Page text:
New national history and the shaping of Taiwanese identity: representing Taiwan at the National Museum of Taiwan History
thesisposted on 11.05.2016, 12:19 by Shih-Hui Li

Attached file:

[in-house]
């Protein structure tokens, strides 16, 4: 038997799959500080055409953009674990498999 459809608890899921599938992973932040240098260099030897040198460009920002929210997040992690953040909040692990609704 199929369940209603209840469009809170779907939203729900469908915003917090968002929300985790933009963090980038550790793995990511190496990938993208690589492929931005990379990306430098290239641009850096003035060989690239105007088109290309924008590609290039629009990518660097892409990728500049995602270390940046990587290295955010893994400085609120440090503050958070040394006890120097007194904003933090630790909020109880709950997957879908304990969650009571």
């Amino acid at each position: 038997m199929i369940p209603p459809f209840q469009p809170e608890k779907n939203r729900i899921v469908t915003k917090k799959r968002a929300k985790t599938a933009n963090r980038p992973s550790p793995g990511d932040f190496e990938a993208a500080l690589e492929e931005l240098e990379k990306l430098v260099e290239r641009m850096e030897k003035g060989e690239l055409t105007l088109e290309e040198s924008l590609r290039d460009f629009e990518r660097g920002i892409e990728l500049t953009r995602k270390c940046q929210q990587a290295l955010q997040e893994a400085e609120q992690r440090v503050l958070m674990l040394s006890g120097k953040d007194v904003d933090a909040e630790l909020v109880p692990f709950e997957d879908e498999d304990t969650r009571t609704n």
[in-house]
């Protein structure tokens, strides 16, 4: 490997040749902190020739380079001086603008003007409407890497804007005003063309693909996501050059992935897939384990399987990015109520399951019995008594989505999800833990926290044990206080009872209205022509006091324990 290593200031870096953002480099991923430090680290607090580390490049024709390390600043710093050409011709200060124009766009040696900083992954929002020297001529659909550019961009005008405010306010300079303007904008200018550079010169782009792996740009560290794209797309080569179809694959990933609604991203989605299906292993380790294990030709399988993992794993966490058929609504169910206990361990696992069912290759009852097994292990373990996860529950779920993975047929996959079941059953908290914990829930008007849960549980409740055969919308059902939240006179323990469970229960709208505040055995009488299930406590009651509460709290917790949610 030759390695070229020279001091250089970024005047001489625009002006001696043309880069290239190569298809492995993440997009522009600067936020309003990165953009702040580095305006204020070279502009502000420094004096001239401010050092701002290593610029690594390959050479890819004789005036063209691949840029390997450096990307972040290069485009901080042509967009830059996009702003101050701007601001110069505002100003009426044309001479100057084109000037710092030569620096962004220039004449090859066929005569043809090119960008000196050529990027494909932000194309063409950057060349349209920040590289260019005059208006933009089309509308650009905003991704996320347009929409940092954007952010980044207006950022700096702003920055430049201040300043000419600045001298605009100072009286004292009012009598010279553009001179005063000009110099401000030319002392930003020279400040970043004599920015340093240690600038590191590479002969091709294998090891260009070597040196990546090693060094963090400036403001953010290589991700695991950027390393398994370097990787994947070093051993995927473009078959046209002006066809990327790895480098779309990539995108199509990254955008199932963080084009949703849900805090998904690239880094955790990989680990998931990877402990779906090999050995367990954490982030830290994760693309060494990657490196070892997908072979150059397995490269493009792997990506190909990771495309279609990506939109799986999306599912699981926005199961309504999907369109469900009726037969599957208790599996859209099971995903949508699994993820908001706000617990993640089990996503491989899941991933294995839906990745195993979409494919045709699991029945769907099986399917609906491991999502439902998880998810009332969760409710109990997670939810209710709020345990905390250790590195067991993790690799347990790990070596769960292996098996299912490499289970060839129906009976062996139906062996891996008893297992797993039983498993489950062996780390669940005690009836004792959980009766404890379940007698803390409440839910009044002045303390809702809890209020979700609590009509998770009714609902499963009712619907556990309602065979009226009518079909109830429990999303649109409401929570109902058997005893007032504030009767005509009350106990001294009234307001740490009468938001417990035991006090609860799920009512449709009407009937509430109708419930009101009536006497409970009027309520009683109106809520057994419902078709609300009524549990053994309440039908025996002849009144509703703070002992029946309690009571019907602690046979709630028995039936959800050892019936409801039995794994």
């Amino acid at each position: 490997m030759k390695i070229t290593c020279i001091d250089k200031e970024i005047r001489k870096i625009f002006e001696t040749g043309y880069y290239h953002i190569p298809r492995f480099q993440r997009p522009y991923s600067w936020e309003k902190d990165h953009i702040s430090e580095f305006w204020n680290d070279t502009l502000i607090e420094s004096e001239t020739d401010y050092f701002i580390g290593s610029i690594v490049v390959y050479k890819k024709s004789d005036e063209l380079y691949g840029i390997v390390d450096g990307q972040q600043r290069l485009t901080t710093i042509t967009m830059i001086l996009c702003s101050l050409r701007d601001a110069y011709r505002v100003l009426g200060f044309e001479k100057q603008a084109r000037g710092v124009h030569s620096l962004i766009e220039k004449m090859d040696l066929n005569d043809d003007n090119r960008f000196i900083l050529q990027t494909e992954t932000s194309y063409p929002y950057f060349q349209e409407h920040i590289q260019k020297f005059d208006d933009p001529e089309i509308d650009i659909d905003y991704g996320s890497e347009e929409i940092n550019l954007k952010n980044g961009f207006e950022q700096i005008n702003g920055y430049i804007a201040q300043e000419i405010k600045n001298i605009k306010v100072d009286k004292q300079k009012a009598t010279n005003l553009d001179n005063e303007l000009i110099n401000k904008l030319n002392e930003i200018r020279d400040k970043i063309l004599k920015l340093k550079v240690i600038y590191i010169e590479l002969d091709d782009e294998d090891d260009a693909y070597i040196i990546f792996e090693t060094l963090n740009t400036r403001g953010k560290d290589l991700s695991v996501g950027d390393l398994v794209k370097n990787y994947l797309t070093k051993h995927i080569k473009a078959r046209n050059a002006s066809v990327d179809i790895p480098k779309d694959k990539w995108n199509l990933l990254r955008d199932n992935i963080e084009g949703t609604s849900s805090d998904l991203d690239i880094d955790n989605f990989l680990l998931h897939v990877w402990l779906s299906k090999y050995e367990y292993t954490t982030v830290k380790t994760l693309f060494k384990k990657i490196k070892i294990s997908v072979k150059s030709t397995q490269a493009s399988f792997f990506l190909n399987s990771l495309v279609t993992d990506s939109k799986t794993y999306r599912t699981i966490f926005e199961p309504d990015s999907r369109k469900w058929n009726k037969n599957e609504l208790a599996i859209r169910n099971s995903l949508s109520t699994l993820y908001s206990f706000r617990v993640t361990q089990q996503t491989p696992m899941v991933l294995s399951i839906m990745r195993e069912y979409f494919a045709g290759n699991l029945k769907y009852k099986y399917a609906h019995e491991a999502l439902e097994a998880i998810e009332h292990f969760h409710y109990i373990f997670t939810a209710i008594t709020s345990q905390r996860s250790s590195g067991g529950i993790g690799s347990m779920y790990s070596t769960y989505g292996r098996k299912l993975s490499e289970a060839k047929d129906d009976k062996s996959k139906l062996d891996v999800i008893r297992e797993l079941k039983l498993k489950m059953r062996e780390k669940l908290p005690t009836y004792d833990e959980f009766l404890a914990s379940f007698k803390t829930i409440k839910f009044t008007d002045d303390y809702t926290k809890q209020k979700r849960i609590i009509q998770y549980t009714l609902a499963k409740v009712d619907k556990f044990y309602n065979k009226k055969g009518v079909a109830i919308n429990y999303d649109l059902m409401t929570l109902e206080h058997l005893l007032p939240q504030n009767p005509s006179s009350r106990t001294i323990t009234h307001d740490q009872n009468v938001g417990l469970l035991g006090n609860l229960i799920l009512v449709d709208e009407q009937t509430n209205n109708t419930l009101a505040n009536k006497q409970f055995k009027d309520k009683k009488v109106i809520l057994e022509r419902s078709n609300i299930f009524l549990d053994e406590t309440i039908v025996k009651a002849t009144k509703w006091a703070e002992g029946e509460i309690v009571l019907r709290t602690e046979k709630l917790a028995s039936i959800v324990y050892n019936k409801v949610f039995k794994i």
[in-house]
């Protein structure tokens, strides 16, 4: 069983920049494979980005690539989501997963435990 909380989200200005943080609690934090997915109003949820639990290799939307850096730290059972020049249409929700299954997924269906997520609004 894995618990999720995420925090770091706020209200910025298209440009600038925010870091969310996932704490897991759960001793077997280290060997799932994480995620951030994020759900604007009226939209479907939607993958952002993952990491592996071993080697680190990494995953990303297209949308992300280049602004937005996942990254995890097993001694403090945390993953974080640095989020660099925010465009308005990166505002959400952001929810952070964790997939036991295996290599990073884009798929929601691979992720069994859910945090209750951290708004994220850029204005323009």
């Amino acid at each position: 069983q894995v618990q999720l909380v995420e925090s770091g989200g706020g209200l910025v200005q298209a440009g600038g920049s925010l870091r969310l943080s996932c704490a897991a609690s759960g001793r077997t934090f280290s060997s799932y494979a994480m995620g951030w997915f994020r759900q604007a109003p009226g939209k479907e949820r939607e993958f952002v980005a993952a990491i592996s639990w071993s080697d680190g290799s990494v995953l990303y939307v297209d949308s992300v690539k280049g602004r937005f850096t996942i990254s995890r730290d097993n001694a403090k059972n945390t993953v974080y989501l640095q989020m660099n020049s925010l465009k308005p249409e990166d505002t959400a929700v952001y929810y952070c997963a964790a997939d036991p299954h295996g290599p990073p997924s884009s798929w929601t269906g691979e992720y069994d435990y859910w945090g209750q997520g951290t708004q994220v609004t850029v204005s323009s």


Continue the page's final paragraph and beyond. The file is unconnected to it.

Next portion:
Since the 1970s, Taiwan has been gradually moving towards a new transitional stage in which many new paradigms have been established in guiding the future of this island. Firstly, in searching for Taiwanese local cultures and history that were marginalised within the traditional China-centred singular national discourse, Bentuhua or Taiwanisation has become the mainstream intellectual current during the past 40 years. Secondly, due to a rapid and peaceful process of political democratisation, Taiwan has established a contemporary constitutional democratic state in which the national boundaries of the ‘Taiwanese people’ have been expanded in redefining Taiwan as a multicultural, poly-ethnic ‘nation state’ with a pluralistic and inclusive national identity. In the light of ‘reconstructing Taiwan’ – Bentuhua, democratisation, anti-authoritarianism and the rewriting of national history – this thesis takes the newly-built National Museum of Taiwan History (NMTH) as its case study. Viewing the NMTH in the context of a transitional Taiwanese society in which the old paradigms of history-making and national identity are transforming, this thesis analyses the NMTH’s political missions, knowledge-shaping practices, historical representation, public roles and social concerns in order to contribute a comprehensive explanation of how Bentuhua has become the guiding principle for building new national museums in Taiwan and for developing the new public role of Taiwan’s national museums. Combining the external social and internal institutional contexts, this thesis is the first to examine Taiwan’s national museums from the research angle of Bentuhua and Taiwan’s democratisation, which provides a clear picture of new and emerging situations in Taiwan during the past 20 years. In the case of the NMTH, Taiwan’s unique national history and social contexts such as rapid democratisation, negotiation of ethnic relationships and the localisation of national identity are presented. All these new developments of Taiwanese society furnish contemporary Taiwan with a new and significant case study in dealing with the issue of identity politics in national museums.